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This post is a part of the ebook : Simulation of digital communication systems using Matlab – available in both PDF and EPUB format.

### QPSK Modulation:

In digital modulation techniques a set of basis functions are chosen for a particular modulation scheme.Generally the basis functions are orthogonal to each other. Basis functions can be derived using ‘Gram Schmidt orthogonalization’ procedure.Once the basis function are chosen, any vector in the signal space can be represented as a linear combination of the basis functions.

In Quadrature Phase Shift Keying (QPSK) two sinusoids (sin and cos) are taken as basis functions for modulation. Modulation is achieved by varying the phase of the basis functions depending on the message symbols. In QPSK, modulation is symbol based,where one symbol contains 2 bits. The following equation outlines QPSK modulation technique.

$$s_i(t)=\sqrt{\frac{2E_s}{T}}cos(2 \pi f_c t + (2n-1) \frac{\pi}{4})\;\; \mbox{,n=1,2,3,4}$$

When $$n=1$$, the phase shift is 45 degrees. This is called pi/4 QPSK.The constellation diagram of QPSK will show the constellation points lying on both x and y axes.This means that the QPSK modulated signal will have an in-phase component (I) and also a quadrature component (Q). This is because it has only two basis functions.

A QPSK modulator can be implemented as follows. A demultiplexer (or serial to parallel converter) is used to separate odd and even bits from the generated information bits. Each of the odd bits (quadrature arm) and even bits (in-phase arm) are converted to NRZ format in a parallel manner. The signal on the in-phase arm is multiplied by cosine component and the signal on the quadrature arm is multiplied by sine component. QPSK modulated signal is obtained by adding the signal from both in-phase and quadrature arm.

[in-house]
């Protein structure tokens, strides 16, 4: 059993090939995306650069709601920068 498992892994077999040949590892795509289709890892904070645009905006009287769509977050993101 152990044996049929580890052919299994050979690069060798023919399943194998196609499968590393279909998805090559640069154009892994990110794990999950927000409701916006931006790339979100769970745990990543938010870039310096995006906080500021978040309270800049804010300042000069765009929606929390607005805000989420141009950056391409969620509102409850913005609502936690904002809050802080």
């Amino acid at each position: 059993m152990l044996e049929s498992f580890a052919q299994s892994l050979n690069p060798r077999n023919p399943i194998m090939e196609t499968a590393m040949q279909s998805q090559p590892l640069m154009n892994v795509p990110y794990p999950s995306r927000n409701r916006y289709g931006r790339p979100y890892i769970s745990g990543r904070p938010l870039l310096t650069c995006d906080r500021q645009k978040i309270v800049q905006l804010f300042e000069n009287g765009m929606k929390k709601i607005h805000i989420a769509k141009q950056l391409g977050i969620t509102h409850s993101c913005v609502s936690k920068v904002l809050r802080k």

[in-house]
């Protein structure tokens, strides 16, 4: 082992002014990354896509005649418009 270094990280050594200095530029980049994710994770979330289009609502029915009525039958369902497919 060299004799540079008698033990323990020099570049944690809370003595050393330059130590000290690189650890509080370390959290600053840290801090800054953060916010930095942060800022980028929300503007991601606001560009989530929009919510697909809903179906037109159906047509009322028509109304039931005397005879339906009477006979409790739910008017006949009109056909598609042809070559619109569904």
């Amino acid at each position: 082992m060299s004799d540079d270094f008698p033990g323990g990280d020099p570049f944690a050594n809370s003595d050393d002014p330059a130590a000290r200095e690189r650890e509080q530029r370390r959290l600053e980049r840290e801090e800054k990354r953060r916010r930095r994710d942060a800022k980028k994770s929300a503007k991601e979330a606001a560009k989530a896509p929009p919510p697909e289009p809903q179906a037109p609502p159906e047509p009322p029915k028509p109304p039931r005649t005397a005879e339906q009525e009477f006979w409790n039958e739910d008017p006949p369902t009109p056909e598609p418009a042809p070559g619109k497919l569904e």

QPSK Modulator

### QPSK Demodulation:

For QPSK demodulator , a coherent demodulator is taken as an example. In coherent detection technique the knowledge of the carrier frequency and phase must be known to the receiver. This can be achieved by using a PLL (phase lock loop) at the receiver. A PLL essentially locks to the incoming carrier frequency and tracks the variations in frequency and phase. For the following simulation , a PLL is not used but instead we simple use the output of the PLL. For demonstration purposes we simply assume that the carrier phase recovery is done and simply use the generated reference frequencies at the receiver (cos(ωt)) and (sin(ωt)).

In the demodulator the received signal is multiplied by a reference frequency generators (cos(ωt)) and (sin(ωt)) on separate arms (in-phase and quadrature arms). The multiplied output on each arm is integrated over one bit period using an integrator. A threshold detector makes a decision on each integrated bit based on a threshold. Finally the bits on the in-phase arm (even bits) and on the quadrature arm (odd bits) are remapped to form detected information stream. Detector for in-phase arm is shown below. For quadrature arm the below architecture remains same but sin(ωt) basis function must be used instead.

QPSK Demodulator – In-phase arm

### File1: QPSK.m

Check this book for full Matlab code.
Simulation of Digital Communication Systems Using Matlab – by Mathuranathan Viswanathan

### File2: NRZ_Encoder.m

Check this book for full Matlab code.
Simulation of Digital Communication Systems Using Matlab – by Mathuranathan Viswanathan

The output of the Matlab code provides more insight into the QPSK modulation technique. Apart from plotting the modulated and demodulated signal it also shows the constellation at transmitter/receiver. This Matlab code is written without using any of the inbuilt functions from communication toolbox.